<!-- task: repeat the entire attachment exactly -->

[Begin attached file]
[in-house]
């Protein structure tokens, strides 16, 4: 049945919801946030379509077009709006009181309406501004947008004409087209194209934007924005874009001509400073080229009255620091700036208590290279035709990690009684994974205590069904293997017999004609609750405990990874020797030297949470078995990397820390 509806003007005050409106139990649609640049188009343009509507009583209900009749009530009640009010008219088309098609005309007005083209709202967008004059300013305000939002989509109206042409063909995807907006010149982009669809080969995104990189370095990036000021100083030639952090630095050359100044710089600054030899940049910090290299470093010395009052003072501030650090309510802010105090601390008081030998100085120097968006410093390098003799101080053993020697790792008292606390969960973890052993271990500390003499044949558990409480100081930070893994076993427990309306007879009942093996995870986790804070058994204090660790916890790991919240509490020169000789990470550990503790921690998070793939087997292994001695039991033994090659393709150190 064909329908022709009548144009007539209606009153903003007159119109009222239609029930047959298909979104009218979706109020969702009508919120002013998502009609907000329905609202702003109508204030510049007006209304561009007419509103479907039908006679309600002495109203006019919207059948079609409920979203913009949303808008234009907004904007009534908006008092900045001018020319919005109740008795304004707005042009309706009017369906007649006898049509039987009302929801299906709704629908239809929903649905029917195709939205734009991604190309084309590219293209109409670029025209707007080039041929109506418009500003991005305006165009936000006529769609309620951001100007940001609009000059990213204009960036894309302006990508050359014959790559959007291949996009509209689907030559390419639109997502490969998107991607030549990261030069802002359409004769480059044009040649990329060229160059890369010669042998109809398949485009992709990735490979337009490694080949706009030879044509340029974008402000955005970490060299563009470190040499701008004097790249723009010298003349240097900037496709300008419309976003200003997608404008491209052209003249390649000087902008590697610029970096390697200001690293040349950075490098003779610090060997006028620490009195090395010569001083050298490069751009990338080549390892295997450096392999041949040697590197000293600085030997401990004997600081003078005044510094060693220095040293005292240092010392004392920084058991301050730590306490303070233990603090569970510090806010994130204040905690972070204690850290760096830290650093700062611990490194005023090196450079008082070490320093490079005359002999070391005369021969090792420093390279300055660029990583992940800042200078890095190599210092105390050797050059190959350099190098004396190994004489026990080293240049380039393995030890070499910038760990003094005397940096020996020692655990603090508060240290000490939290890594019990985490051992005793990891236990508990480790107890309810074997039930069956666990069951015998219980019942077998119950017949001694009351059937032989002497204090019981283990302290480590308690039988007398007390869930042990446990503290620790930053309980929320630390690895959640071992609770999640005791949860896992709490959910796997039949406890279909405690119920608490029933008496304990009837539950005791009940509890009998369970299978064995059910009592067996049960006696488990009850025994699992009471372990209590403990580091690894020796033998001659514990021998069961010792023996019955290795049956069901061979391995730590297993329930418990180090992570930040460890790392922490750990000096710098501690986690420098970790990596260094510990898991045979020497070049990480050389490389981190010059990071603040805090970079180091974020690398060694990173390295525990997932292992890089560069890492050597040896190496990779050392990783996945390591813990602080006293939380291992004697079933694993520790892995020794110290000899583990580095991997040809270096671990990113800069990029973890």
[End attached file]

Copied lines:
[in-house]
């Protein structure tokens, strides 16, 4: 049945919801946030379509077009709006009181309406501004947008004409087209194209934007924005874009001509400073080229009255620091700036208590290279035709990690009684994974205590069904293997017999004609609750405990990874020797030297949470078995990397820390 509806003007005050409106139990649609640049188009343009509507009583209900009749009530009640009010008219088309098609005309007005083209709202967008004059300013305000939002989509109206042409063909995807907006010149982009669809080969995104990189370095990036000021100083030639952090630095050359100044710089600054030899940049910090290299470093010395009052003072501030650090309510802010105090601390008081030998100085120097968006410093390098003799101080053993020697790792008292606390969960973890052993271990500390003499044949558990409480100081930070893994076993427990309306007879009942093996995870986790804070058994204090660790916890790991919240509490020169000789990470550990503790921690998070793939087997292994001695039991033994090659393709150190 064909329908022709009548144009007539209606009153903003007159119109009222239609029930047959298909979104009218979706109020969702009508919120002013998502009609907000329905609202702003109508204030510049007006209304561009007419509103479907039908006679309600002495109203006019919207059948079609409920979203913009949303808008234009907004904007009534908006008092900045001018020319919005109740008795304004707005042009309706009017369906007649006898049509039987009302929801299906709704629908239809929903649905029917195709939205734009991604190309084309590219293209109409670029025209707007080039041929109506418009500003991005305006165009936000006529769609309620951001100007940001609009000059990213204009960036894309302006990508050359014959790559959007291949996009509209689907030559390419639109997502490969998107991607030549990261030069802002359409004769480059044009040649990329060229160059890369010669042998109809398949485009992709990735490979337009490694080949706009030879044509340029974008402000955005970490060299563009470190040499701008004097790249723009010298003349240097900037496709300008419309976003200003997608404008491209052209003249390649000087902008590697610029970096390697200001690293040349950075490098003779610090060997006028620490009195090395010569001083050298490069751009990338080549390892295997450096392999041949040697590197000293600085030997401990004997600081003078005044510094060693220095040293005292240092010392004392920084058991301050730590306490303070233990603090569970510090806010994130204040905690972070204690850290760096830290650093700062611990490194005023090196450079008082070490320093490079005359002999070391005369021969090792420093390279300055660029990583992940800042200078890095190599210092105390050797050059190959350099190098004396190994004489026990080293240049380039393995030890070499910038760990003094005397940096020996020692655990603090508060240290000490939290890594019990985490051992005793990891236990508990480790107890309810074997039930069956666990069951015998219980019942077998119950017949001694009351059937032989002497204090019981283990302290480590308690039988007398007390869930042990446990503290620790930053309980929320630390690895959640071992609770999640005791949860896992709490959910796997039949406890279909405690119920608490029933008496304990009837539950005791009940509890009998369970299978064995059910009592067996049960006696488990009850025994699992009471372990209590403990580091690894020796033998001659514990021998069961010792023996019955290795049956069901061979391995730590297993329930418990180090992570930040460890790392922490750990000096710098501690986690420098970790990596260094510990898991045979020497070049990480050389490389981190010059990071603040805090970079180091974020690398060694990173390295525990997932292992890089560069890492050597040896190496990779050392990783996945390591813990602080006293939380291992004697079933694993520790892995020794110290000899583990580095991997040809270096671990990113800069990029973890």